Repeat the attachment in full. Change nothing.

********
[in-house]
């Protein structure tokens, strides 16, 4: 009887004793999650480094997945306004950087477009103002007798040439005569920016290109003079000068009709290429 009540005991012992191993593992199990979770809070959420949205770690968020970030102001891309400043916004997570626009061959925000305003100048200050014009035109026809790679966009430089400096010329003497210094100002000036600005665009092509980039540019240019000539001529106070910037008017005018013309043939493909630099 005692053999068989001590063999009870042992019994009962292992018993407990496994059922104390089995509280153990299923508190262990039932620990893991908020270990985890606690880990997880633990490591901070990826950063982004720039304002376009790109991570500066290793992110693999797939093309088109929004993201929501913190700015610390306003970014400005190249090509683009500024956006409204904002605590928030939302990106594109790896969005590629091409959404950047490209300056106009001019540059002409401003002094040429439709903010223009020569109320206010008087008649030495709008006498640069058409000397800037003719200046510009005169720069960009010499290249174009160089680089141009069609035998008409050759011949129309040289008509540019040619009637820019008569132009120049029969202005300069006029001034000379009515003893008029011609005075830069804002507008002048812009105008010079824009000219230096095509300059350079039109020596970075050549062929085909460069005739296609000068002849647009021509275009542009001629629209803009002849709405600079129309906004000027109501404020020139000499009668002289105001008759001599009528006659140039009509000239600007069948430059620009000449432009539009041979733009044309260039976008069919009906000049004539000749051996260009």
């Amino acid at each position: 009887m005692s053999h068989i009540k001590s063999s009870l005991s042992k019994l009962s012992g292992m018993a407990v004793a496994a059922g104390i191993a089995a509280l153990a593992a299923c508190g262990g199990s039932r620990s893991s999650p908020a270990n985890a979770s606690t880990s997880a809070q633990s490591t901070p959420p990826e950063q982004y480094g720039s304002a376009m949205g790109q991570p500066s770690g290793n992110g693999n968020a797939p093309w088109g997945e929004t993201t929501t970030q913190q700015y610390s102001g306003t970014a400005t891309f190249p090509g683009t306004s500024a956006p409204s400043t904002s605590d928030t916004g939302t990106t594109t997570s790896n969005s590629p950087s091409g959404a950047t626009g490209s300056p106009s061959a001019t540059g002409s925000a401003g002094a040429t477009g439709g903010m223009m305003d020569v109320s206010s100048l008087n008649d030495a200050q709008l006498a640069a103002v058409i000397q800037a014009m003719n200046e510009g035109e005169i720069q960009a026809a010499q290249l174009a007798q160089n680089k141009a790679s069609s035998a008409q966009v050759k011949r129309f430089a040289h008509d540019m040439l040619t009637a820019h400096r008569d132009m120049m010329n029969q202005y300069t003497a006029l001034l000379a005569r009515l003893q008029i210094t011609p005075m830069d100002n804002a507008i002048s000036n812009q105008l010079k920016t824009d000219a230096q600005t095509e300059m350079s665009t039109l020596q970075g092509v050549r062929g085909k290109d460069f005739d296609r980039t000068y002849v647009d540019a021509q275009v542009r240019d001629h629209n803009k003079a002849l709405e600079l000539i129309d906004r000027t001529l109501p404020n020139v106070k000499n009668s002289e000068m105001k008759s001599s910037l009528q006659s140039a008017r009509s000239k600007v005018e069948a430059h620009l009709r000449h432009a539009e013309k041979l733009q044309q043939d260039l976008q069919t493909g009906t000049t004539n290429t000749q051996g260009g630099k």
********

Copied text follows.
[in-house]
């Protein structure tokens, strides 16, 4: 009887004793999650480094997945306004950087477009103002007798040439005569920016290109003079000068009709290429 009540005991012992191993593992199990979770809070959420949205770690968020970030102001891309400043916004997570626009061959925000305003100048200050014009035109026809790679966009430089400096010329003497210094100002000036600005665009092509980039540019240019000539001529106070910037008017005018013309043939493909630099 005692053999068989001590063999009870042992019994009962292992018993407990496994059922104390089995509280153990299923508190262990039932620990893991908020270990985890606690880990997880633990490591901070990826950063982004720039304002376009790109991570500066290793992110693999797939093309088109929004993201929501913190700015610390306003970014400005190249090509683009500024956006409204904002605590928030939302990106594109790896969005590629091409959404950047490209300056106009001019540059002409401003002094040429439709903010223009020569109320206010008087008649030495709008006498640069058409000397800037003719200046510009005169720069960009010499290249174009160089680089141009069609035998008409050759011949129309040289008509540019040619009637820019008569132009120049029969202005300069006029001034000379009515003893008029011609005075830069804002507008002048812009105008010079824009000219230096095509300059350079039109020596970075050549062929085909460069005739296609000068002849647009021509275009542009001629629209803009002849709405600079129309906004000027109501404020020139000499009668002289105001008759001599009528006659140039009509000239600007069948430059620009000449432009539009041979733009044309260039976008069919009906000049004539000749051996260009």
């Amino acid at each position: 009887m005692s053999h068989i009540k001590s063999s009870l005991s042992k019994l009962s012992g292992m018993a407990v004793a496994a059922g104390i191993a089995a509280l153990a593992a299923c508190g262990g199990s039932r620990s893991s999650p908020a270990n985890a979770s606690t880990s997880a809070q633990s490591t901070p959420p990826e950063q982004y480094g720039s304002a376009m949205g790109q991570p500066s770690g290793n992110g693999n968020a797939p093309w088109g997945e929004t993201t929501t970030q913190q700015y610390s102001g306003t970014a400005t891309f190249p090509g683009t306004s500024a956006p409204s400043t904002s605590d928030t916004g939302t990106t594109t997570s790896n969005s590629p950087s091409g959404a950047t626009g490209s300056p106009s061959a001019t540059g002409s925000a401003g002094a040429t477009g439709g903010m223009m305003d020569v109320s206010s100048l008087n008649d030495a200050q709008l006498a640069a103002v058409i000397q800037a014009m003719n200046e510009g035109e005169i720069q960009a026809a010499q290249l174009a007798q160089n680089k141009a790679s069609s035998a008409q966009v050759k011949r129309f430089a040289h008509d540019m040439l040619t009637a820019h400096r008569d132009m120049m010329n029969q202005y300069t003497a006029l001034l000379a005569r009515l003893q008029i210094t011609p005075m830069d100002n804002a507008i002048s000036n812009q105008l010079k920016t824009d000219a230096q600005t095509e300059m350079s665009t039109l020596q970075g092509v050549r062929g085909k290109d460069f005739d296609r980039t000068y002849v647009d540019a021509q275009v542009r240019d001629h629209n803009k003079a002849l709405e600079l000539i129309d906004r000027t001529l109501p404020n020139v106070k000499n009668s002289e000068m105001k008759s001599s910037l009528q006659s140039a008017r009509s000239k600007v005018e069948a430059h620009l009709r000449h432009a539009e013309k041979l733009q044309q043939d260039l976008q069919t493909g009906t000049t004539n290429t000749q051996g260009g630099k």